One of the things Cal acquires, in the course of the evolution of his mind,
is the ability to transform chance into pattern, the horrific into the positive,
to use a disintegrating universe to contruct a new one:

Grow up in Detroit and you understand the way of all things. Early on, you are put on close relations with entropy (517).

In my family, the funeral meats have always furnished the wedding tables. My grandmother agreed to marry my grandfather because she never thought she'd live to see the wedding. And my grandmother blessed my parents' marriage, after vigorously plotting against it, only because she didn't think Milton would survive to the end of the week (195).

"We're not going on vacation. There's a war!" (360)

Cal is sometimes embarrassed to admit that disaster can have positive effects:

Which leads me to a terrible confession...while the sun set melodramatically over a death that wasn't in the script, I felt a wave of pure happiness....I had the obscure Object in my arms (339).

Shameful as it is to say, the riots were the best thing that ever happened to us. Overnight we went from being a family desperately trying to stay in the middle class to one with hopes of sneaking least the upper-middle (252).

Does his insistant upward "turn" ever bother you?

(If so,) you might think of this as a generic innnovation:
Cal presents the comedic as a deliberate
re-writing of his ancestral genre, tragedy:

... strange infants born in the village...every few generations...always met with tragic ends (117)

A real Greek might end of this tragic note. But an American is inclined to stay out just in time....before...the common tragedies of American life...[which] do not fit into this singular and uncommon record (511-512).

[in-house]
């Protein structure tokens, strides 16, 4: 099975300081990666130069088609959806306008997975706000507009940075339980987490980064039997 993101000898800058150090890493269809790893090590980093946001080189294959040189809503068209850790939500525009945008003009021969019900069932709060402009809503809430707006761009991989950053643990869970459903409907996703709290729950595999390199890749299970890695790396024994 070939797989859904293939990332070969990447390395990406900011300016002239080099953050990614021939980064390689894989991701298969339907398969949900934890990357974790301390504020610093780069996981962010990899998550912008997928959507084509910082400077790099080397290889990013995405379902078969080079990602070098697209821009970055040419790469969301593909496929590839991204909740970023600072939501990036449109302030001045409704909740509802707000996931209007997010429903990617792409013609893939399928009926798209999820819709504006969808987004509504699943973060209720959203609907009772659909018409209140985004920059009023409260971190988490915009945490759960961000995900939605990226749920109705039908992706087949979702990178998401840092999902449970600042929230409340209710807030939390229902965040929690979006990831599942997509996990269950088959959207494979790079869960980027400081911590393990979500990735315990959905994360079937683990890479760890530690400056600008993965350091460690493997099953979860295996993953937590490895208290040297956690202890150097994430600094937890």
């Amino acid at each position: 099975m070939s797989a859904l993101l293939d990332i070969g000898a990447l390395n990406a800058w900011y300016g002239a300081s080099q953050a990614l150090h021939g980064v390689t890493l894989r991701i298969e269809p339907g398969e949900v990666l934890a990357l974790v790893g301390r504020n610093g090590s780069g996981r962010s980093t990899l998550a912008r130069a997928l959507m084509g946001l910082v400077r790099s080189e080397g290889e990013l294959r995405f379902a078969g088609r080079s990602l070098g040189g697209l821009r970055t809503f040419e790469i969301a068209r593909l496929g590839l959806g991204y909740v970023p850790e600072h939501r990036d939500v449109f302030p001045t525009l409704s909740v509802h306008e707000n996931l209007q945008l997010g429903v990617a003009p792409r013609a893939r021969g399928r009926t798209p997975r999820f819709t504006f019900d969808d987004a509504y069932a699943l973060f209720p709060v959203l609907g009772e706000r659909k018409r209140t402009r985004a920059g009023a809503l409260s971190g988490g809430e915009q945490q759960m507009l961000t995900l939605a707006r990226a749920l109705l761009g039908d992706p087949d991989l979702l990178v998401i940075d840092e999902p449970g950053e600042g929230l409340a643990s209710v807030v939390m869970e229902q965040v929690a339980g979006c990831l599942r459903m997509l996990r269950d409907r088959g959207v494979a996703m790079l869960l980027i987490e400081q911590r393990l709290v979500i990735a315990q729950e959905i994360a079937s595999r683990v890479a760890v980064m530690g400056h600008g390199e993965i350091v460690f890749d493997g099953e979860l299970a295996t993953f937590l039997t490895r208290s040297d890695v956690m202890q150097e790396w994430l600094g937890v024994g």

Silently Tessie inserted the links, tragedy in one sleeve, comedy in the other...under the influence of those two-sided accessories, what happened next took on contrasting tones....Milton came face-to-face with the essence of tragedy, which is something determined before you're born, something you can't escape or do anything about, no matter how hard you try....But...there was a comic aspect to events that day, too....even a brand of harsh satire in my parents' quest itself, because it typified the American belief that everything can be solved....All this comedy, however, is retrospective (426).

It is based on the possibility of there always being an alternative, a choice.
"Comedy is tragedy plus time" (Carol Burnett).

"America..was about something that had happened for two minutes four
hundred years ago, instead of everything that....was happening now! (p. 298).

"I stood in the door...thinking about what was next" (last line of the novel).

last, not least:
Chapter 11 is a chapter of the United States' Bankruptcy Code,
which permits reorganization under the bankruptcy laws of the United States....
Why does Cal use this term to name his brother?